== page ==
Film Threat archive logo


By Susannah Breslin | November 4, 2000

If you’re in the mood for a “Rocky” remake channeled through the body of an 11-year old British boy-ballerina, Billy Elliot is the movie for you. It’s the heartwarming, heartstrings-plucking tale of a lil’ chap from Northern England who trades in his boxing gloves for a tutu. It’s a triumph of the human spirit in its never ending quest to be an original no matter what the establishment says. If you’re looking for an arty think-fest flick, best look elsewhere than at Billy Elliot.
Billy, played spunkily enough by newcomer Jamie Bell, lives in a small rural town divided in an on-going strike by the local coal-miner men. It’s an ugly world that scrawny Billy lives in–his downtrodden neighborhood is cramped and ugly, his own dear mother is deadly departed, his on-strike Dad (Gary Lewis) and brother Tony (Jamie Draven) are as at war with each other as the world. Boo-hoo for Billy, is clearly the movie’s opening message. One day, though, after his boxing class, Billy stumbles upon the beauty of a ballet class and allows himself to be sucked in by the art and its hard-driving teacher, Mrs. Wilkinson (Julie Walters).
Billy is a bit of a self-raised klutz so when ballet doesn’t come too easy, it’s up to him to drive himself to excel. Almost everyone around Billy is unsupportive of his tutu-esque aspirations–he is first deemed a “right wanker,” then a “right twat.” Nevertheless, the fact that ballet clearly endows Billy with the ability to transcend the emotional and material poverty of his life instills in him a happiness he refuses to surrender. Ballet becomes for Billy order in the midst of the strikers’ chaos, a way for him to shift from boyhood dependence to the autonomy of manhood, and still remain an individual even in opposition to tradition. Or maybe Billy just likes to dance.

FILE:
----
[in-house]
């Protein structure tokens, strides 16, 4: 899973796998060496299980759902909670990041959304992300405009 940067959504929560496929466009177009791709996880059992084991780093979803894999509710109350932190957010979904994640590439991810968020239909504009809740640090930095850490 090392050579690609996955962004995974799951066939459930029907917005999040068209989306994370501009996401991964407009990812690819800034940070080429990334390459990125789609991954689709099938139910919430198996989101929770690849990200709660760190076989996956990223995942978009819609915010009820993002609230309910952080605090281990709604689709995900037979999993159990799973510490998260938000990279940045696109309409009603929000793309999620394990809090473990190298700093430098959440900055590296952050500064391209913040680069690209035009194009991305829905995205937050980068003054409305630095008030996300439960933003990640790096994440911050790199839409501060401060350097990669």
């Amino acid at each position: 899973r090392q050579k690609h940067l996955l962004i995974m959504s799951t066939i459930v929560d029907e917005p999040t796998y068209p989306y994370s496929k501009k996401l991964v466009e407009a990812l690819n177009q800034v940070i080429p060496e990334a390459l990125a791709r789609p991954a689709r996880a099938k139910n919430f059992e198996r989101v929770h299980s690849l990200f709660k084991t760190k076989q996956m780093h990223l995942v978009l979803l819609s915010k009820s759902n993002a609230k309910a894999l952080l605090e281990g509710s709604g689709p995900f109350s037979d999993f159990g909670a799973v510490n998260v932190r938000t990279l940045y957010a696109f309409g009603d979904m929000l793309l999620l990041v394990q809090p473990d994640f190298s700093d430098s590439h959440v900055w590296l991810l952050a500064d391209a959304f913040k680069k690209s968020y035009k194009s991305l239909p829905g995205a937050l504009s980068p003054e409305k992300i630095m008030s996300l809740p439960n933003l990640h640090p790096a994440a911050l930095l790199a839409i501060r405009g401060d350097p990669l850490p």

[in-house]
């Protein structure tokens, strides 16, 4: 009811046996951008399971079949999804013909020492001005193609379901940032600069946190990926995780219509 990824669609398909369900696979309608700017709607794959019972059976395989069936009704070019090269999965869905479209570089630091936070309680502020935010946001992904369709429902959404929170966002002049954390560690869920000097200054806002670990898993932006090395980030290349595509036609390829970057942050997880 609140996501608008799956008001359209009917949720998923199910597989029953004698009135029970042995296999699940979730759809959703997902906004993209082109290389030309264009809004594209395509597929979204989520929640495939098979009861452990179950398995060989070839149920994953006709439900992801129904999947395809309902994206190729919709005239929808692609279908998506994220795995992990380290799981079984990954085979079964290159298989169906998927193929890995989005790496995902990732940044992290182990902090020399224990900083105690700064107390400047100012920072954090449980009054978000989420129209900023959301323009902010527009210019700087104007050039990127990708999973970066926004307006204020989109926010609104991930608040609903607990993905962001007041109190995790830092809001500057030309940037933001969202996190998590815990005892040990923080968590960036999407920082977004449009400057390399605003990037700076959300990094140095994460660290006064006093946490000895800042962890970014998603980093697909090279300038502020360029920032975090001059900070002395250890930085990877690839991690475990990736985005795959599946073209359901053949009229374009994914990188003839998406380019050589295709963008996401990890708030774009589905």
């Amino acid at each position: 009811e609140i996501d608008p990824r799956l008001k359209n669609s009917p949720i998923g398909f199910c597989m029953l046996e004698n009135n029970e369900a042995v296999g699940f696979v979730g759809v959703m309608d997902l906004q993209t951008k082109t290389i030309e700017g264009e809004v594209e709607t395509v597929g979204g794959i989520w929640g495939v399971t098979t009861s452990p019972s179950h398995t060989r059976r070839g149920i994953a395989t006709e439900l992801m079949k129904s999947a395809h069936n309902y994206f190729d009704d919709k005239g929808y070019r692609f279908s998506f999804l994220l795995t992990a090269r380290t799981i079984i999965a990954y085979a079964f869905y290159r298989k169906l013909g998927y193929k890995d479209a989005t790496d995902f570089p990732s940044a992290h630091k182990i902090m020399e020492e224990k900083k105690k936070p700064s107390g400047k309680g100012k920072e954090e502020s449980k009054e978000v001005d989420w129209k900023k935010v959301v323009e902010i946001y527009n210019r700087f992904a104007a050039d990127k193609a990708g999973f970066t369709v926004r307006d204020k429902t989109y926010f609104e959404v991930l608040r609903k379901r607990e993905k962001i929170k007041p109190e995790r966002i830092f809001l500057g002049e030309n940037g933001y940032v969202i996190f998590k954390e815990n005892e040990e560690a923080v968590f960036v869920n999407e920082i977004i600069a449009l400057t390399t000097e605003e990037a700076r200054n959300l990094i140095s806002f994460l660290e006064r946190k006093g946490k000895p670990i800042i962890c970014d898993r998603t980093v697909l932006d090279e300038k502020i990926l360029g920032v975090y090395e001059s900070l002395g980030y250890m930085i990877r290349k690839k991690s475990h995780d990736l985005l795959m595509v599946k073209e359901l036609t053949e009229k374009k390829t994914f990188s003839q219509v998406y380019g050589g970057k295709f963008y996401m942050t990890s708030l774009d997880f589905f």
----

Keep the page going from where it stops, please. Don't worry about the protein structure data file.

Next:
In any case, when caught doing one too many fancy leaps by Dad and getting busted for using the 50p intended for boxing instead for ballet, Billy gets told he’s gotta stop all this pointy-footing around. Mrs. Wilkinson’s got other plans, though, and after a smidge of a hold-up works on getting Billy that audition at the big-fancy Royal Ballet School in London that all the cool boys who are ballerinas get to go to. “Always be yourself!” someone shouts. And how! Anyone who doesn’t get the point by the end needs to ease up on the lithium. The thing that makes it all somewhat tolerable is that Billy Elliot maintains a sense of grittiness throughout, a bit shockingly so in the end, throwing in enough expletives and acts of violence to make the leaping about in toe-shoes bearable. Personally, I like Billy’s dance number on a toilet best, but perhaps that’s just me.
Certainly, the best thing about Billy Elliot is Billy Elliot himself as given to us by 13-year old Bell, plucked out of some 2,000 boys who auditioned for the part. He’s at his best when he’s playing a rough-and-tumble boy in pursuit of his somewhat odd dreams; dancing-wise he’s at his best when he busts out tap-dancing something like a honkey Savion Glover. Walters too does a fine job of keeping her balls about her, furthering along the fight against Billy Elliot becoming too much of a sob-fest. Debut direction by Stephen Daldry and writing by Lee Hall are both decently capable.
God knows, Billy Elliot’s not for everyone. It’s certainly not for anyone who has the slightest trouble understanding one of the more extreme examples of a Brit-accent in American cinemas this year (think of it as practice for Guy Richie’s forthcoming Snatch’d). It’s mostly the type of movie to see when visiting one’s grandmother back East over the upcoming holidays. “Just because I like ballet,” explains Billy, “doesn’t mean I’m a puff.” Just because audience members like Billy Elliot doesn’t mean they’re puffs either, or thought it might mean they like it puffy.

Leave a Reply

Your email address will not be published. Required fields are marked *

Join our Film Threat Newsletter

Newsletter Icon